His-to-plas-mo-sis: Update of Relapse of Josie The Cat 1/28/2012 11:25pm

 

Josie (L) grooming Coley (R)
Josie grooming Bobbie who is loving the the ear wash
Josie (black and white cat) grooming Bobbie

That old saying that patience is virtue seems to ring true for me, many times. Josie became acutely ill almost over night. But for the medication to kick in does not happen overnight. Itraconozole must build up in the blood stream and it takes ABOUT 3-4 WEEKS for that to happen. Simply put, it must reach a certain saturation point before it begins killing the fungus that is primarily wrecking havoc in her lungs and spleen.  

Thankfully, this past week Josie’s breathing became much easier. As of today she does not appear to be laboring to breathe. About mid-week she was on a grooming kick. I watched her groom 2 cats- first washing the little black cat that is in renal failure and then the older Manx cat that had not been doing well for several months. 

Josie really went to town on both cats and I took a few pics as she groomed. The two cats that she groomed seemed to enjoy their “bath.” Rarely have I seen Josie grooming other cats.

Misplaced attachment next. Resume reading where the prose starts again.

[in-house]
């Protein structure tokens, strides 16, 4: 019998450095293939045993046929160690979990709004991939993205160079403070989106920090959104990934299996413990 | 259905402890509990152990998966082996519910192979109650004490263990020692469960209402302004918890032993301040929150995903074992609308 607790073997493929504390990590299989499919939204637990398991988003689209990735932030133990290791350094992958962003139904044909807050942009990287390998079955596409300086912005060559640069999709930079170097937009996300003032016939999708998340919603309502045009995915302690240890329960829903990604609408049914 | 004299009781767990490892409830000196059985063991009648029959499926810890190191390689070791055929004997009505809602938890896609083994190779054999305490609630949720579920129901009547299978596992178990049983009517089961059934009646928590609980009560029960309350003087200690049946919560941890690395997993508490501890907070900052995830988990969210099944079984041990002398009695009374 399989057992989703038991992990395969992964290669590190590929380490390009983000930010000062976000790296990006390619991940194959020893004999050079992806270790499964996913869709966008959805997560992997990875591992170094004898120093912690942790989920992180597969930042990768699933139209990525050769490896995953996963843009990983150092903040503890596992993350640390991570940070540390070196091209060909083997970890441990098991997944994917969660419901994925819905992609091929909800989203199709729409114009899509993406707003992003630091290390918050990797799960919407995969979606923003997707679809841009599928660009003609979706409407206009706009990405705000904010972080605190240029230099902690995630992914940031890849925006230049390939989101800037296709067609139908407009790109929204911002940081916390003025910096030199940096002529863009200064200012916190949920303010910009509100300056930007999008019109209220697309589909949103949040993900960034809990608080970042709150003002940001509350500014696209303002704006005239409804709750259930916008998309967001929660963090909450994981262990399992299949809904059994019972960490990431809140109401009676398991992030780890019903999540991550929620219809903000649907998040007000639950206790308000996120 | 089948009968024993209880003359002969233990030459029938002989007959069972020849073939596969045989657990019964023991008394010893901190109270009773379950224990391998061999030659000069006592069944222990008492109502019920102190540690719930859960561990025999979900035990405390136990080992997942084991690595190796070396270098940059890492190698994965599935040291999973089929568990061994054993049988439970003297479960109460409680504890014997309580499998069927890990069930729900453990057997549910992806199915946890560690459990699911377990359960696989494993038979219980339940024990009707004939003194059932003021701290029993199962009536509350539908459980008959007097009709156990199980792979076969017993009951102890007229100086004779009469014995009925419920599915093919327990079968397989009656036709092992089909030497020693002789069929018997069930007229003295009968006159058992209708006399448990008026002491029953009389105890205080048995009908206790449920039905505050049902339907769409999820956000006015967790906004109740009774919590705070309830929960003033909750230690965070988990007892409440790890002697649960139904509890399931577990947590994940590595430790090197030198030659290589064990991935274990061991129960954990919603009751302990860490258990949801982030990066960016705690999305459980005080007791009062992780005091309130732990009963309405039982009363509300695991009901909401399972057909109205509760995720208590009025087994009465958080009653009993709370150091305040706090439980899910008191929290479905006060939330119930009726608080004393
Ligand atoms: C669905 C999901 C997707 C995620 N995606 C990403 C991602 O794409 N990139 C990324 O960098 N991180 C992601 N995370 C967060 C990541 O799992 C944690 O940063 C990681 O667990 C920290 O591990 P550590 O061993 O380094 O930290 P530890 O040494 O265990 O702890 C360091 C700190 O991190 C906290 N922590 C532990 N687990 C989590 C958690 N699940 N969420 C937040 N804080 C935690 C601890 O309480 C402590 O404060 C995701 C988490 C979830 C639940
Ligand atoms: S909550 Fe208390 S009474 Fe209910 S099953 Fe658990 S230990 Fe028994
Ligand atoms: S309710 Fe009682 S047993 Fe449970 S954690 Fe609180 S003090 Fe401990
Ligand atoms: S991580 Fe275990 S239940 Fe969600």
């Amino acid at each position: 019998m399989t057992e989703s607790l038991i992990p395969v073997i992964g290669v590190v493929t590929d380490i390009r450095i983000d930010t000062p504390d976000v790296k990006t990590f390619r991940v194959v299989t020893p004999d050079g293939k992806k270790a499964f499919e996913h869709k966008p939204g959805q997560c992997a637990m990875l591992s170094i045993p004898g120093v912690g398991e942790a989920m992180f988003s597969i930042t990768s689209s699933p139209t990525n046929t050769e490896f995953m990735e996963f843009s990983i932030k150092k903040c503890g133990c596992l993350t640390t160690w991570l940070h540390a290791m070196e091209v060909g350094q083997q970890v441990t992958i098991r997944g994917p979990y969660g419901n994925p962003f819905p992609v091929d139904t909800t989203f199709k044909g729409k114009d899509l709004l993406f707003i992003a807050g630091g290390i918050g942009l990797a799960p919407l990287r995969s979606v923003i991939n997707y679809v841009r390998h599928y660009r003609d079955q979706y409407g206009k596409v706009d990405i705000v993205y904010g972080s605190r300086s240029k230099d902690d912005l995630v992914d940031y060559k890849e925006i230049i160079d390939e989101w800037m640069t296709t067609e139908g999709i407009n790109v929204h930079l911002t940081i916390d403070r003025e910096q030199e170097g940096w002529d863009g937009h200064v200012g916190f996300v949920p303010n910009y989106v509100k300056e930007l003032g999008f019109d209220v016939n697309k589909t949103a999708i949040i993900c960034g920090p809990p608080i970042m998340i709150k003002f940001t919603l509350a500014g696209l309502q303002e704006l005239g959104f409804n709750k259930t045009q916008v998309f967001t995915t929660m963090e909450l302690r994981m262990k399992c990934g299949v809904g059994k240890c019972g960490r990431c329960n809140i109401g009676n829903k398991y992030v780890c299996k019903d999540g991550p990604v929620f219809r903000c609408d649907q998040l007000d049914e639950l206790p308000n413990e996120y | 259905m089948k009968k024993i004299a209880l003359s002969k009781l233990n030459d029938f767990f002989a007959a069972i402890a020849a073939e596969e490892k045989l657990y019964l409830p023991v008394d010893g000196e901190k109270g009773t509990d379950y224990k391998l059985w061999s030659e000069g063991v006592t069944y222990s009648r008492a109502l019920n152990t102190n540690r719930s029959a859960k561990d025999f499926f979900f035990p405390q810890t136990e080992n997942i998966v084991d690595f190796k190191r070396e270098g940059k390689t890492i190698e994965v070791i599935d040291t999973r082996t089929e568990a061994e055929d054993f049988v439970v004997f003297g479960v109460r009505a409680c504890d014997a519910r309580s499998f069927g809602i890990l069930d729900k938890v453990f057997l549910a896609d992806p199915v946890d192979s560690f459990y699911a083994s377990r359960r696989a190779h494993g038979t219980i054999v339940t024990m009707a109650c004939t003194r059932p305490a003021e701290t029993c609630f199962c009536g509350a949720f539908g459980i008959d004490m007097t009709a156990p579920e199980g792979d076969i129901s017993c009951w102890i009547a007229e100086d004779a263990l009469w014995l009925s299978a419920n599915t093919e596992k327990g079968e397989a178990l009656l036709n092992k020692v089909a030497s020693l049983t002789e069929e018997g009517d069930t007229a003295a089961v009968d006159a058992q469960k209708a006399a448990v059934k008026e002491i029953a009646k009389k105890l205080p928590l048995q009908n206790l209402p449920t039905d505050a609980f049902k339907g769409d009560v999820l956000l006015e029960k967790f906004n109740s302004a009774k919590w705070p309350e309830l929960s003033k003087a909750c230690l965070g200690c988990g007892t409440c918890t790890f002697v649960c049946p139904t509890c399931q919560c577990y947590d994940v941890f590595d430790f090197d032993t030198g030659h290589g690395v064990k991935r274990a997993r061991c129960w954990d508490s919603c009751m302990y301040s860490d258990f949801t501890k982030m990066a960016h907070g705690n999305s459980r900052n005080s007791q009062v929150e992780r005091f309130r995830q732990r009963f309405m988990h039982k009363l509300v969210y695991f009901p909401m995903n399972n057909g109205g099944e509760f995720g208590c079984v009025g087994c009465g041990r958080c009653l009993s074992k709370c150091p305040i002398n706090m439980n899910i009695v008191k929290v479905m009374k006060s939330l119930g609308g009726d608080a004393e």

Josie grooming the other cats I am taking as a good sign that her health is improving. She remains on Itraconozole 0.8 ml once daily and I generally give her 75-100ml of Ringer’s Lactate subcutaneously once daily.

I place the bag of fluids in a stainless steel bucket in the kitchen sink and let it stand in hot water for about 5 minutes, depending on how much fluid is left in the bag. I test the liquid on my inner arm in the same manner that one checks a baby’s formula for the right temperature. The same IV tubing is left in the bag and the needle changed with a sterile one for each cat that is getting fluids. The same IV tubing can be reused for about a week if I am careful not to contaminate either end of the tubing when it is being changed and inserted into another bag.

I generally have 2-4 animals on sub cu fluids at any given time so I must economize and not be wasteful. I will add here that this kind of economy is not practiced in a hospital or nursing home. Protocol for humans and animals is quite different for some things but also similar in other ways.

Josie is now about 14 years. I am very thankful that she is living a fairly normal life albeit some bumps in the road. To say that I am fond of Josie is putting it mildly. She is a wonderful trooper, easy to medicate, and never mean. Any nurse would be thrilled to have all their human patients as nice as my little cat. 

Post and photographs Yvonne

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